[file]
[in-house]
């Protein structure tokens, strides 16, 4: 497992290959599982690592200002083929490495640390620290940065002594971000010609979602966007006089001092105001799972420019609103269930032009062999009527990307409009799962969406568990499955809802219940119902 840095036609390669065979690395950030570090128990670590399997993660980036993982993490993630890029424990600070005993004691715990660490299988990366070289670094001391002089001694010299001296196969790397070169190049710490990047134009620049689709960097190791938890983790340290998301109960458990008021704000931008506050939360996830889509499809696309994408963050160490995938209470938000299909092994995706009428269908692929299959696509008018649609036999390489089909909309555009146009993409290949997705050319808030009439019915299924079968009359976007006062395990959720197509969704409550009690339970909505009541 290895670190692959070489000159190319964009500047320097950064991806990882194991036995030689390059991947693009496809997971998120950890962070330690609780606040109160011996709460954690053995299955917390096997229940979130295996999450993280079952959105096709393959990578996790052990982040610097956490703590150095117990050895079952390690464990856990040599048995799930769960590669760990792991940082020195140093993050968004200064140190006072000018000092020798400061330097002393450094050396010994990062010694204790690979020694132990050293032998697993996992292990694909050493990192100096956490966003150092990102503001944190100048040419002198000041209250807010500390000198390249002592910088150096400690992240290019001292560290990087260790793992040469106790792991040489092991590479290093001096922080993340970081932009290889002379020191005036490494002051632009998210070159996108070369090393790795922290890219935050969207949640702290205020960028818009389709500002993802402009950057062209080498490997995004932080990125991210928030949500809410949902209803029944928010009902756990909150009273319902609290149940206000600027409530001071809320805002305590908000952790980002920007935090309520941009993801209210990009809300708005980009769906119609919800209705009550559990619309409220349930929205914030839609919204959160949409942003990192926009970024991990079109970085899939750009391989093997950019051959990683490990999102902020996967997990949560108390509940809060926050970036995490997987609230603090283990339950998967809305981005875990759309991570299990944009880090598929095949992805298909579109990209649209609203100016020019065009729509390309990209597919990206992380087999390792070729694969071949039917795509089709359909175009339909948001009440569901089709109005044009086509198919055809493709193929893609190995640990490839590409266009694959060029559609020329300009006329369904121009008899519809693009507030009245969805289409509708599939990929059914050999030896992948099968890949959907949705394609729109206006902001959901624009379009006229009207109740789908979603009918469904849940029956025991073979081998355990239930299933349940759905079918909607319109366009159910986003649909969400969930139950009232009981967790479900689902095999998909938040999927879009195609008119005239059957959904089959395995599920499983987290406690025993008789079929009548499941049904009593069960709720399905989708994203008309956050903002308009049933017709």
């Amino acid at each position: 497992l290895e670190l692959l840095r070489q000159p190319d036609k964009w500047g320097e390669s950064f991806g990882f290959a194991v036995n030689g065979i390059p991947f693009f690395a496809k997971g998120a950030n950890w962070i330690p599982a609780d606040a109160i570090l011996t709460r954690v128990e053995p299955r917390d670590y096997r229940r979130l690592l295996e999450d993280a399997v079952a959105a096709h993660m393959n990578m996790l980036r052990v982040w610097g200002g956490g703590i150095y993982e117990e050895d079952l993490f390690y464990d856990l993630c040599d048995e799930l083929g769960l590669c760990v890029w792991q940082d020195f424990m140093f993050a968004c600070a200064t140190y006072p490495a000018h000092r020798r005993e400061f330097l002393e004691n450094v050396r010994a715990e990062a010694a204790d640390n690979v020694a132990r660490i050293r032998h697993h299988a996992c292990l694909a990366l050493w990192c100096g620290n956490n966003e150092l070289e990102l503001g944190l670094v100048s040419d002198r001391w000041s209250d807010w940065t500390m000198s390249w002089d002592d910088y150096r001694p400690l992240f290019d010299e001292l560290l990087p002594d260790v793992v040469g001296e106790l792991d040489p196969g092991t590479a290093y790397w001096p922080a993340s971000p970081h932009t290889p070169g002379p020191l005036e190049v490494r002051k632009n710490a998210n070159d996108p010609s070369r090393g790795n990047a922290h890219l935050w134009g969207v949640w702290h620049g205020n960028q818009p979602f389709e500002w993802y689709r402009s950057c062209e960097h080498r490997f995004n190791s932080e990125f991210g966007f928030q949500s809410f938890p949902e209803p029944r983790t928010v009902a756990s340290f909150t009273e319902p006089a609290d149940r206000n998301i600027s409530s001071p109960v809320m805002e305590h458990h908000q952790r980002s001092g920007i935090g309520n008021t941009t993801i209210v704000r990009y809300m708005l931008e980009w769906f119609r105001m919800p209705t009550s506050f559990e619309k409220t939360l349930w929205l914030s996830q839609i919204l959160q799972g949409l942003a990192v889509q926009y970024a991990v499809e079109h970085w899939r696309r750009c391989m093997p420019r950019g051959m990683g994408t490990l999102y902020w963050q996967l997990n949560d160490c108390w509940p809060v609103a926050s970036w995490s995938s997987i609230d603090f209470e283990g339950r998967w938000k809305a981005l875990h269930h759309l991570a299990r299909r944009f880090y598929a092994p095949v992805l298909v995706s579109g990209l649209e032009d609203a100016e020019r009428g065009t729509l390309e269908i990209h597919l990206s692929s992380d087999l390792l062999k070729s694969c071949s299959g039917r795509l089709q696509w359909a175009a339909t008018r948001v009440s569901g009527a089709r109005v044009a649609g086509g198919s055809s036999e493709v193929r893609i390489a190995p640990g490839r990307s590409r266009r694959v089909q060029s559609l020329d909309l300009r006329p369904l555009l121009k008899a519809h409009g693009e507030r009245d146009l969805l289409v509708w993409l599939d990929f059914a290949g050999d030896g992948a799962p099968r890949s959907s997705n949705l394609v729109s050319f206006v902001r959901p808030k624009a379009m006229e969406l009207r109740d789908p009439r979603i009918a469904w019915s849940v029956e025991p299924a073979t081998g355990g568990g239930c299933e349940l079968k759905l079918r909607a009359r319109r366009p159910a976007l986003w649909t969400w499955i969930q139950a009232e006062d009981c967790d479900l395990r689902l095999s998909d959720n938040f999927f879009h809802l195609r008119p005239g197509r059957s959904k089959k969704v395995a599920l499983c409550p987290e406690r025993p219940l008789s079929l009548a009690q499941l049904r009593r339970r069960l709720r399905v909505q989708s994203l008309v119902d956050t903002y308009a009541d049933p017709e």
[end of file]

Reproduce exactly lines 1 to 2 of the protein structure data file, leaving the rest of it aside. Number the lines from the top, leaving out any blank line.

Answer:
[in-house]
């Protein structure tokens, strides 16, 4: 497992290959599982690592200002083929490495640390620290940065002594971000010609979602966007006089001092105001799972420019609103269930032009062999009527990307409009799962969406568990499955809802219940119902 840095036609390669065979690395950030570090128990670590399997993660980036993982993490993630890029424990600070005993004691715990660490299988990366070289670094001391002089001694010299001296196969790397070169190049710490990047134009620049689709960097190791938890983790340290998301109960458990008021704000931008506050939360996830889509499809696309994408963050160490995938209470938000299909092994995706009428269908692929299959696509008018649609036999390489089909909309555009146009993409290949997705050319808030009439019915299924079968009359976007006062395990959720197509969704409550009690339970909505009541 290895670190692959070489000159190319964009500047320097950064991806990882194991036995030689390059991947693009496809997971998120950890962070330690609780606040109160011996709460954690053995299955917390096997229940979130295996999450993280079952959105096709393959990578996790052990982040610097956490703590150095117990050895079952390690464990856990040599048995799930769960590669760990792991940082020195140093993050968004200064140190006072000018000092020798400061330097002393450094050396010994990062010694204790690979020694132990050293032998697993996992292990694909050493990192100096956490966003150092990102503001944190100048040419002198000041209250807010500390000198390249002592910088150096400690992240290019001292560290990087260790793992040469106790792991040489092991590479290093001096922080993340970081932009290889002379020191005036490494002051632009998210070159996108070369090393790795922290890219935050969207949640702290205020960028818009389709500002993802402009950057062209080498490997995004932080990125991210928030949500809410949902209803029944928010009902756990909150009273319902609290149940206000600027409530001071809320805002305590908000952790980002920007935090309520941009993801209210990009809300708005980009769906119609919800209705009550559990619309409220349930929205914030839609919204959160949409942003990192926009970024991990079109970085899939750009391989093997950019051959990683490990999102902020996967997990949560108390509940809060926050970036995490997987609230603090283990339950998967809305981005875990759309991570299990944009880090598929095949992805298909579109990209649209609203100016020019065009729509390309990209597919990206992380087999390792070729694969071949039917795509089709359909175009339909948001009440569901089709109005044009086509198919055809493709193929893609190995640990490839590409266009694959060029559609020329300009006329369904121009008899519809693009507030009245969805289409509708599939990929059914050999030896992948099968890949959907949705394609729109206006902001959901624009379009006229009207109740789908979603009918469904849940029956025991073979081998355990239930299933349940759905079918909607319109366009159910986003649909969400969930139950009232009981967790479900689902095999998909938040999927879009195609008119005239059957959904089959395995599920499983987290406690025993008789079929009548499941049904009593069960709720399905989708994203008309956050903002308009049933017709």